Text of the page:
The story behind the creation of Warren Zanes’ forthcoming Tom Petty biography is an interesting one: Though Petty gave Zanes plenty of access to his life in order to write a complete story, it’s still considered “unauthorized.” Petty decided that he did not want to have the privilege of censoring Zanes’ discoveries, which resulted in some fairly weighty revelations. In Petty, Zanes reveals that the musician actively used heroin in the ’90s, a fact that feels especially significant since the Heartbreakers kicked out their bassist Howie Epstein for suffering from the same addiction in the early 2000s. Epstein died soon after. Petty cut this aspect of his life out of Peter Bogdanovich’s 2007 Heartbreakers documentary Runnin’ Down A Dream. The Washington Post spoke to Zanes about the discovery, mainly focusing on a single question: Why, after all of these years, did Petty decide to reveal this information about himself?
Let’s get right to this. In a world of headlines, this is going to be a big one. I told my editor about Petty’s heroin addiction in the ’90s. She said, “How does a 50-year-old become a junky?”
That happens when the pain becomes too much and you live in a world, in a culture, where people have reached in the direction of heroin to stop the pain. He’s a rock and roller. He had had encounters with people who did heroin, and he hit a point in his life when he did not know what to do with the pain he was feeling.
And he hasn’t ever spoken about this before.
The first thing he said to me on the subject is, “I am very concerned that talking about this is putting a bad example out there for young people. If anyone is going to think heroin is an option because they know my story of using heroin, I can’t do this.” And I just had to work with him and say, “I think you’re going to come off as a cautionary tale rather than a romantic tale.” But I wanted to show that Tom Petty is a man who lived the bulk of his life in the album cycle. He wrote songs, they recorded those songs, they put a record together with artwork, they released it, and they went out on the road to support it. Over and over and over and over and over. And he, being the leader of the band, had to do most of the work around it. I think he was invested in being caught in that cycle in part because there was so much movement in it all that the trouble from his past was kept at bay. But then, when he left his marriage and moved into a house, by himself, things slowed just long enough that all of that past came right as he’s coming into the pain of not being able to control the well-being of his kids and not being able to control a dialogue with his ex-wife. The classic situation of midlife pinning a person down to the mat.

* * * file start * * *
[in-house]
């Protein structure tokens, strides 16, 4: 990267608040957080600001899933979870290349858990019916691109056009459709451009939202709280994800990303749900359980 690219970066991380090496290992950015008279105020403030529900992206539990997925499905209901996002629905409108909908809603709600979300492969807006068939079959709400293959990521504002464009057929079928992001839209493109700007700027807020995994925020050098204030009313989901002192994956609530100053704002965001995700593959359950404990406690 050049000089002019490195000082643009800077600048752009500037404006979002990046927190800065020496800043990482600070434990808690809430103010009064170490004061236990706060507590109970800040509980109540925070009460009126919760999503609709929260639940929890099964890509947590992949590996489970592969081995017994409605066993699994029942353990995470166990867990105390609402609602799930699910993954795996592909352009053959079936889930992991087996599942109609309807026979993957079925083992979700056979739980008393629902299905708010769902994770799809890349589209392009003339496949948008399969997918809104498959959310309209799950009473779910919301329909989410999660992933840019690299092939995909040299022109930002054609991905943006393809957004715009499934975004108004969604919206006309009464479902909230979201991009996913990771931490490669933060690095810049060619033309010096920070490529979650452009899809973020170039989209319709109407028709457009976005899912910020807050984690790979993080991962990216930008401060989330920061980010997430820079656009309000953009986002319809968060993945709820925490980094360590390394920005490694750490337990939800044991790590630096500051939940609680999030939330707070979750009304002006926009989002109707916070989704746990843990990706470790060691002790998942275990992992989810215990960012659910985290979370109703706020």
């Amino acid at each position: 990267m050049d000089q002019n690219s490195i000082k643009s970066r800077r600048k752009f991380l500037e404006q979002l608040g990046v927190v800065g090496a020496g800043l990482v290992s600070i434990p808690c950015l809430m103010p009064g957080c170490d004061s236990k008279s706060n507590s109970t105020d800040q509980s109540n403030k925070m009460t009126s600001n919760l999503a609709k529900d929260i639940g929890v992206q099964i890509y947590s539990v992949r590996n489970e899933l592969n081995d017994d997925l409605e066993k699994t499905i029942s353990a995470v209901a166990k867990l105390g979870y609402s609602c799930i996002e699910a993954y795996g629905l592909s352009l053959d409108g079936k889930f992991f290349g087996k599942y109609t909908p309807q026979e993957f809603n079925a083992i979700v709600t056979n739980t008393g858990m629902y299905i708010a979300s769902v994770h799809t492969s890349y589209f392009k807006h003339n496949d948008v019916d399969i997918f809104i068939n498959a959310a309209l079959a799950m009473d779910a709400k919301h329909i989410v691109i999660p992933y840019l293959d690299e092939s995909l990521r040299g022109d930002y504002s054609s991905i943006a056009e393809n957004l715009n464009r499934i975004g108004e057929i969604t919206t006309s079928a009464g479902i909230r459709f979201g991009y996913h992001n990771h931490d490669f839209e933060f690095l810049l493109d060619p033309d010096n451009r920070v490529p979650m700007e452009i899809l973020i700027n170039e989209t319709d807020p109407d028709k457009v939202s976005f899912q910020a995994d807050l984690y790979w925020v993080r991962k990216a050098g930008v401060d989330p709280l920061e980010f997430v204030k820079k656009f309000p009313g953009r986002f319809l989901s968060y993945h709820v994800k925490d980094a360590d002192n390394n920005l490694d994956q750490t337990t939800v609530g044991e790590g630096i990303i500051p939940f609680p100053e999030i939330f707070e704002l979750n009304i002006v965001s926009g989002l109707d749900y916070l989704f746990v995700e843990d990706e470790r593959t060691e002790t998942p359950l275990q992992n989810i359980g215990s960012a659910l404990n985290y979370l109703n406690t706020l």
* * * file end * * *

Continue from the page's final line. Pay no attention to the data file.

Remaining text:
When The Post asked Zanes about the hypocrisy of the Heartbreakers’ decision to kick out Epstein, he revealed the following:
The other obvious question. Heartbreakers’ Howie Epstein was cut loose because of his heroin addiction. And he died soon after. Petty’s also addicted, and he gets to work his way out of his. It there something hypocritical about it?
Here’s the important point. The Heartbreakers sent Howie to rehab. They tried to help him. The last tour that they had Howie on, in the days prior to the tour, he was stopped by police in a stolen car with Carlene Carter with black tar heroin. And he was still on that tour. The Heartbreakers are hardly a case study in intolerance. They held on trying to keep that band together. That’s kind of the Heartbreakers code. You keep this band together. But it got untenable.
Petty is out 11/10 via Henry Holt & Co.